Smart meters eventually will be ubiquitous globally over the next few decades, but, interestingly enough, installations of smart meters in the U.S. will actually sharply decline over the next two years, before they pick back up, according to Pike Research.
Google has emerged as one of the most aggressive clean power investors in 2011, and has now invested over $780 million into clean power projects and technologies. The latest funding is another $102 million into a wind farm being built in Southern California’s Mojave Desert.
The California Public Utility Commission is the first major regulator to issue such sweeping guidance on how data privacy should shape the smart grid. Here is how the ruling will affect the three big California utilities, as well as tech companies, startups and telcos.
In the midst of recent turmoil at solar panel maker Solyndra, including swapping out its CEO and shelving its IPO plans, the VC-backed startup has some good news: a deal to sell 18 rooftop solar systems, (16.2 MW), to utility Southern California Edison (SCE).
Here are some interesting posts from around the ‘Net to catch up with over the weekend:
While famed venture capitalist and Bloom Energy investor John Doerr told “60 Minutes” last month that utilities will one day want to buy Bloom’s fuel cells, it looks like, at least in California, those sales could be slow going. Todd Woody reports that an administrative judge with the California Public Utilities Commission has made a preliminary decision to reject requests from utilities Pacific Gas & Electric (s PCG) and Southern California Edison to buy $43 million in fuel cells from FuelCell Energy (s FCEL) and Bloom Energy for 6 MW of electricity.
Read More about Bloom Energy, Fuel Cells, Not A Good Match For Utilities — Yet
Updated: Smart meter maker Itron (s ITRI) reported better than expected fourth quarter and annual 2009 earnings late Wednesday. That wasn’t too shocking given Itron has been expected to turn around this year as it has started shipping significant volumes of smart meters to utilities. But what was surprising in the company’s conference call was this nugget that CEO Malcolm Unsworth let out about how some utilities might potentially be thinking about rejecting the smart grid stimulus funds because of certain tax restrictions. That was the first time I’ve heard that.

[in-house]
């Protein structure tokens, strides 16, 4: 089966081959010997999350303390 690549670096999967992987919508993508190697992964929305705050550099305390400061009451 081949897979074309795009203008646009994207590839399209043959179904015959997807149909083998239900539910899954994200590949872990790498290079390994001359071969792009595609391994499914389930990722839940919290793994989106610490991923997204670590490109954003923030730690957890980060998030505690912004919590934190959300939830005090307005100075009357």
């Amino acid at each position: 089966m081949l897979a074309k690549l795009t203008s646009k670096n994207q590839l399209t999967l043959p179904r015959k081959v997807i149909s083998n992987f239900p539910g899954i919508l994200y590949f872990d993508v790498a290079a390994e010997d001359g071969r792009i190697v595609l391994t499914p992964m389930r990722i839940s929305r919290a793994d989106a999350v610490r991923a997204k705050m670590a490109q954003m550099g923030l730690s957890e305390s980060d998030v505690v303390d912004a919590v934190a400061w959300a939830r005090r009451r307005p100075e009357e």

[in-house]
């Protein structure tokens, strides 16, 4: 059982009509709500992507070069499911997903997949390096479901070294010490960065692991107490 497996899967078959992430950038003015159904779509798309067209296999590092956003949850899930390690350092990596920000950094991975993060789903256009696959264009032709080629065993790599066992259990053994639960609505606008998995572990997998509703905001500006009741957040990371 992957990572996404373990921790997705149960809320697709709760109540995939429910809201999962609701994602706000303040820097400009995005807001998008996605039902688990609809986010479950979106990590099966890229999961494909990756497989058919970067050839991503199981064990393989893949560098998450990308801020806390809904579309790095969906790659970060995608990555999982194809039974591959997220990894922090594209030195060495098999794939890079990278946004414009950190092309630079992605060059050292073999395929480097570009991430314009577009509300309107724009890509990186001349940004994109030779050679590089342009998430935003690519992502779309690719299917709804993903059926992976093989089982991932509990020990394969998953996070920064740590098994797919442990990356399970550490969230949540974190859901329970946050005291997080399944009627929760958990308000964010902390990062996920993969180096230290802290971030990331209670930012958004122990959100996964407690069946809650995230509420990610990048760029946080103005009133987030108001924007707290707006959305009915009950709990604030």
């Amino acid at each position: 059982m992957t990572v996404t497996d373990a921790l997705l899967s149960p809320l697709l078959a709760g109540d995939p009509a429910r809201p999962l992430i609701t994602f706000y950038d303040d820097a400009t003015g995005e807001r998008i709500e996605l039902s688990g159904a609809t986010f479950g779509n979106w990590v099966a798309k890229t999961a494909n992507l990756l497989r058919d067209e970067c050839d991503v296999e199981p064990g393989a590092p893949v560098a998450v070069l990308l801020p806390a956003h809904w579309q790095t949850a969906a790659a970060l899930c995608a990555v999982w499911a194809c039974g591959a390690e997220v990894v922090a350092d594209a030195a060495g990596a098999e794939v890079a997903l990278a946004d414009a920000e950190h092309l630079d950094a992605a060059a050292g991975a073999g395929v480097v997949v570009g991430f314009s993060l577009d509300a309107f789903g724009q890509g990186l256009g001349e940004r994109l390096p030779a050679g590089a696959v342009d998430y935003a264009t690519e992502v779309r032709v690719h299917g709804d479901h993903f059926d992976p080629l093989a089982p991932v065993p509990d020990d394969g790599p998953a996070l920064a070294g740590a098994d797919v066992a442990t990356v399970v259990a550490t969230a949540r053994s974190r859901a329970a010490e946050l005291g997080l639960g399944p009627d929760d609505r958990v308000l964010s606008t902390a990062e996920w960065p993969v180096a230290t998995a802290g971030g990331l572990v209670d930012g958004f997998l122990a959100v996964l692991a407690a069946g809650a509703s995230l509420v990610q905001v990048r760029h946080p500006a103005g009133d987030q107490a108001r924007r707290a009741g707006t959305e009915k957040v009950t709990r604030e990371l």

In response to a question from Stuart Bush, an analyst for RBC Capital Markets, about a debate among utilities over tax implications of the stimulus funds, Unsworth says:
Obviously, I can’t talk for what the utilities are discussing. We had some of those that actually have said that they – I think it was been public statements that they may turn it down because of certain restrictions or whatever. I really don’t know, but it’s going to be a case-by-case business, I’m assuming. So, we just work with our utility potential customers and work through as we go case-by-case.
UPDATE: Thanks so much to the hundreds of people who took our survey! We’ve closed the survey and will be sending gift certificates to two lucky winners shortly. Stay tuned to the summary of the report that we’ll be sending out shortly!
Here at TheAppleBlog, we think our readers are some of the best leading indicators of what will happen in the tech world, be it for Apple products or technology in general. With this in mind, we wondered what would happen if we asked you your thoughts about tech products such as smartphones and web tablets.
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If you’re a Gmail (s goog) user who’s coveted third-party Outlook (s msft) email productivity add-ons like Xobni or Gist, you might like to check out Webyog’s new MailBrowser. It’s a free plugin for Firefox and IE (with Chrome support on its way) that aims to extend the contact and attachment management capabilities of Gmail.
Getting started is straightforward: Download and install the plugin (versions available for both Windows and Mac) and give it your Gmail account credentials (which are only stored locally on your machine, as it’s not a web app). It uses IMAP to connect to your Gmail and Google Apps accounts; once connected, it trawls through your emails looking for contacts and attachments. As soon as it’s finished indexing your emails, you’re ready to go.
It looks like utilities are poised to drive the U.S. solar market in coming years, based on a new report from Emerging Energy Research that predicts utilities will add 21.5 GW of photovoltaic capacity by 2020, up from only 77 MW of utility-driven PV projects in operation today. The report released Thursday confirms the trend we noted back in October, and the projections are huge considering that the United States made up only 360 MW of demand last year, according to Solarbuzz.
U.S. utilities already have announced more than 4.8 GW of large PV projects in the works, according to the Emerging Energy Research report. The firm forecasts that utilities will play a key role in shaping the changing landscape of solar power and estimates the U.S. PV market – led by utility activity – will grow from 2 GW in 2011 to a whopping 12 GW in 2015. That compares to a worldwide solar market of 5.8 GW in 2008, according to Photon Consulting’s Solar Annual 2009. Photon projects the global PV market will reach 8.6 GW this year and 44.9 GW in 2011, meaning that the U.S. would make up more than a quarter of the world market in 2011 if Emerging Energy Research’s forecasts are on target, up from about 6 percent last year. Read More about Utilities Poised to Brighten U.S. Solar Market